Communication Skills

Over the course of our lives we develop a communication toolkit:

  • we learn to appreciate the effect that tone and content have on meaning and how our communications are received;
  • we learn to appreciate silence and non-verbal communication;
  • we develop fluency with written communication; and
  • we understand the rules that govern communication in our society, including distinguishing communications that are considered acceptable from communications that fall below the societal norm.

Lawyers provide information services, and effective communication skills are a hallmark of good lawyers. Because lawyers have sworn a professional oath, they are expected to communicate at a higher standard than members of the general population.

Many of the complaints the Law Society receives could have been avoided (or dismissed) if the lawyer complained of:

  1. listened to his or her client in order to understand the client’s needs, and determine at the outset whether the client was a good match for the lawyer’s experience, skillset, personality and style of practice;
  2. advised the client (in realistic and clear terms) of potential outcomes, and the cost associated with the legal services;
  3. told the client what the lawyer would do, and would not do, and kept his or her word;
  4. established an understanding with the client regarding future communications between them (both the preferred method of communication and the lawyer’s process for responding to communications in a timely fashion);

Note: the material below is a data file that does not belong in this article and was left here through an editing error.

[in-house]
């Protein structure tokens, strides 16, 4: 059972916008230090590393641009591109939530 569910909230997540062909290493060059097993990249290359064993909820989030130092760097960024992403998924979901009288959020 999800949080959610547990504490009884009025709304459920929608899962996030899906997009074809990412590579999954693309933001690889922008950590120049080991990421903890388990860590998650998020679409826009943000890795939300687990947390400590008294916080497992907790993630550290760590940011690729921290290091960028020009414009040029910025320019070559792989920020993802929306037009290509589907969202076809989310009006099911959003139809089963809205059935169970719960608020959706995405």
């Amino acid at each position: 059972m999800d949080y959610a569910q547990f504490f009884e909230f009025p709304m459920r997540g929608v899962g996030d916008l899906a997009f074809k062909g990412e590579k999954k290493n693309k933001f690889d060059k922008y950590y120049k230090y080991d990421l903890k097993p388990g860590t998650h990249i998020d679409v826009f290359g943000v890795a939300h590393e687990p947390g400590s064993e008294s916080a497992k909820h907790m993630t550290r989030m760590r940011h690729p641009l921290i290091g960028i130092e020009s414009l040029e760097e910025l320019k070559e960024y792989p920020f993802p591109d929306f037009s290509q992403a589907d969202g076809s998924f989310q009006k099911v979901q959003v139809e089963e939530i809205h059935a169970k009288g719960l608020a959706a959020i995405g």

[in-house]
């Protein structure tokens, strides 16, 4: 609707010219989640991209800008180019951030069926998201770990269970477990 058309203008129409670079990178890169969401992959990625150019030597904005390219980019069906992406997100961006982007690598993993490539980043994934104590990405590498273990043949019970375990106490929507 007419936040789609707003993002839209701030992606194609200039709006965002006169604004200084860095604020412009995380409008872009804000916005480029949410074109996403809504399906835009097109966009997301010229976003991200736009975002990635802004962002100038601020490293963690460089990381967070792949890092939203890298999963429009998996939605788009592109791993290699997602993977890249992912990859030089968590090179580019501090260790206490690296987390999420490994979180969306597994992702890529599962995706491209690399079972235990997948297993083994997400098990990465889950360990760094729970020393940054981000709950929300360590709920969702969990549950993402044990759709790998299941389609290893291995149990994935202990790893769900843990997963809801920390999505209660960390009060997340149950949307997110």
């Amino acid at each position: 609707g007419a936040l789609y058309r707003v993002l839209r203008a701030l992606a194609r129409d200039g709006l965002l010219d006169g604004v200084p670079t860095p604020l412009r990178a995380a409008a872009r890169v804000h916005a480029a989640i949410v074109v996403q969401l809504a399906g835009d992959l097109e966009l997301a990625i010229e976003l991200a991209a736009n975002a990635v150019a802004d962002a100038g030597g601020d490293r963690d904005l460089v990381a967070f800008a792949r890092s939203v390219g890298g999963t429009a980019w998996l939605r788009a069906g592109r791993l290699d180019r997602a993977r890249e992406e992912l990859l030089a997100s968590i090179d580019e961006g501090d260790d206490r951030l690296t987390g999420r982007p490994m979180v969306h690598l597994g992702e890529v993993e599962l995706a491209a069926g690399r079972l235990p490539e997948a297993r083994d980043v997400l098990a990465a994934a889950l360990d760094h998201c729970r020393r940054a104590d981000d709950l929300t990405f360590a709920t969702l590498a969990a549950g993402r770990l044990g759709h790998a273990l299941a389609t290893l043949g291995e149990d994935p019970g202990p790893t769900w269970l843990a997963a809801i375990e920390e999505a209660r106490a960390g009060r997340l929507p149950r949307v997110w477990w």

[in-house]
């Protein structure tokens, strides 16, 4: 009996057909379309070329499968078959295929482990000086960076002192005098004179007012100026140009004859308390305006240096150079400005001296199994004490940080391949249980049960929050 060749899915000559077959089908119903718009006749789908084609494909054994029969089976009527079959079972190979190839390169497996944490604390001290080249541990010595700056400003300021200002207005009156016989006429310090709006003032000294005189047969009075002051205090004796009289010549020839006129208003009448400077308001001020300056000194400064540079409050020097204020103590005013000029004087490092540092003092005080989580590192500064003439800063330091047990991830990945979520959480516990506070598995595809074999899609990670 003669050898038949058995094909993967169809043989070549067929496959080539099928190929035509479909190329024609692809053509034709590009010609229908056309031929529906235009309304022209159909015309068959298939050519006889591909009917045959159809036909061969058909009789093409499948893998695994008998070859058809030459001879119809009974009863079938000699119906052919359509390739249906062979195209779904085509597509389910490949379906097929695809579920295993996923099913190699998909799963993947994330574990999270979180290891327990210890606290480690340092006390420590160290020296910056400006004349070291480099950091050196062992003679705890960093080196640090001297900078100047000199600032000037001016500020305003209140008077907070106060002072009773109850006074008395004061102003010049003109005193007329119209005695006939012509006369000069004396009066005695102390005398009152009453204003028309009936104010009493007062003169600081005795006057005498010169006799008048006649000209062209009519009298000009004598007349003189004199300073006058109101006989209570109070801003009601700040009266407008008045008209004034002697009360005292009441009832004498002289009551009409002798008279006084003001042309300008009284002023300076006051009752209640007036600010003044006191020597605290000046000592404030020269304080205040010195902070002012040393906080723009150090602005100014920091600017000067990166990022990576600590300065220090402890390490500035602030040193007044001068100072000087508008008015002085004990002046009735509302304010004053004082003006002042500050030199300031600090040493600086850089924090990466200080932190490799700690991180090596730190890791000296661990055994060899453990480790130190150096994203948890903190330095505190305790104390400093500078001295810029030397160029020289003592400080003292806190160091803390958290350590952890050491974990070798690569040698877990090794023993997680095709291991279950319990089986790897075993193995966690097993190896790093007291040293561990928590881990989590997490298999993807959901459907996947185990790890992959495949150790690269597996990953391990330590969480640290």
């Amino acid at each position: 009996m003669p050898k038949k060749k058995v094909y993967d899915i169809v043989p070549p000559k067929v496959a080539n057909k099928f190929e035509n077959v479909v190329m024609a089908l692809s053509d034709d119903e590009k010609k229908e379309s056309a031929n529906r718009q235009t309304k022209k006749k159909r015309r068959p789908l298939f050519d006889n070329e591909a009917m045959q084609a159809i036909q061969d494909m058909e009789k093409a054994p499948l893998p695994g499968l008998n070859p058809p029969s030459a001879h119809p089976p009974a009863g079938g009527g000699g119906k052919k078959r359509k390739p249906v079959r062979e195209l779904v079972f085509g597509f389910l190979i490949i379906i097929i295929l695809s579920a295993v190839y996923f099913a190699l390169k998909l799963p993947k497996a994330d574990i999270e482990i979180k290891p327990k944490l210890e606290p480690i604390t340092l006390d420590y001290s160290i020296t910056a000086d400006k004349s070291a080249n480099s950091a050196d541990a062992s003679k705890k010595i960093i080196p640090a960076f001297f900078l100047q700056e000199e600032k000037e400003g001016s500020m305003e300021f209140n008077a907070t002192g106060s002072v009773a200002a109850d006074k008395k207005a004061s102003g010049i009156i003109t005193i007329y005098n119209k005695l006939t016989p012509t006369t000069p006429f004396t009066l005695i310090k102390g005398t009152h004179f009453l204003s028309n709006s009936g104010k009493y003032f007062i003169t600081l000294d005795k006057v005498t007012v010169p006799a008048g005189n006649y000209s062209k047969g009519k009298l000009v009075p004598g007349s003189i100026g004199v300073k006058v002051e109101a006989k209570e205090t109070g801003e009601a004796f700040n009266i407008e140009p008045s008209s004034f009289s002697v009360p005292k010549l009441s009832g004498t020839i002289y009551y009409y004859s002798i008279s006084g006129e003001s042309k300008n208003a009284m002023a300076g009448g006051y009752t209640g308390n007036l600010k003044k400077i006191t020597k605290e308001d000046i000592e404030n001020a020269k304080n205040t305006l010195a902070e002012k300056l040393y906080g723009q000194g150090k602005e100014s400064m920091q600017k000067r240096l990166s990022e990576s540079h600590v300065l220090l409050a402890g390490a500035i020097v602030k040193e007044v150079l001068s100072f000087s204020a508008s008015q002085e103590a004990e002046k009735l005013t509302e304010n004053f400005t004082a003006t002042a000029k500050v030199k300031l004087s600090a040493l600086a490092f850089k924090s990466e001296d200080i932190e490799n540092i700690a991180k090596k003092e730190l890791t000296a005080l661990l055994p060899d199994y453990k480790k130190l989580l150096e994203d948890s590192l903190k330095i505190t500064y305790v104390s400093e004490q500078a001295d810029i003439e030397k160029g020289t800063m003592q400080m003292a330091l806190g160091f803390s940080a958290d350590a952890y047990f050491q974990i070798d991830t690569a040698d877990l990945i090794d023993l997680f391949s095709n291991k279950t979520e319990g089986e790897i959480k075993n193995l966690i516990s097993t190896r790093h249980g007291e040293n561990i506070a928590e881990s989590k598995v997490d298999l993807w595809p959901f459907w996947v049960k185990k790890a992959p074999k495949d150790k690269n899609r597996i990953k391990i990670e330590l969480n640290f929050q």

5. confirmed his or her understanding of the existence and scope of the retainer using a written retainer, or if not retained, by sending a non-engagement letter;
  6. kept the client informed of progress on the file, even if only to explain why matters have been delayed or are in a holding pattern;
  7. responded promptly to communications from his or her client as agreed, other lawyers, the Law Society, and other interested parties;
  8. ensured that the tone of every communication was civil and that their content was limited to relevant matters;
  9. avoided delay in billing and ensured that bills were fully explained; and
  10. managed his or her client’s expectations.

You can create a toxic miscommunication by keeping your client in the dark or by ignoring communications from the lawyer on the other side of the file, and by failing to respond to communications from the Law Society arising from a complaint (perhaps complaints from both the client and the other lawyer). The situation may be toxic when you are uncivil in your communications, and more damaging when your lack of professionalism transgresses the boundary between potentially causing harm and actually causing harm (e.g. leaving a client with a claim that is statute-barred). From the perspective of the Law Society, none of these transgressions are acceptable.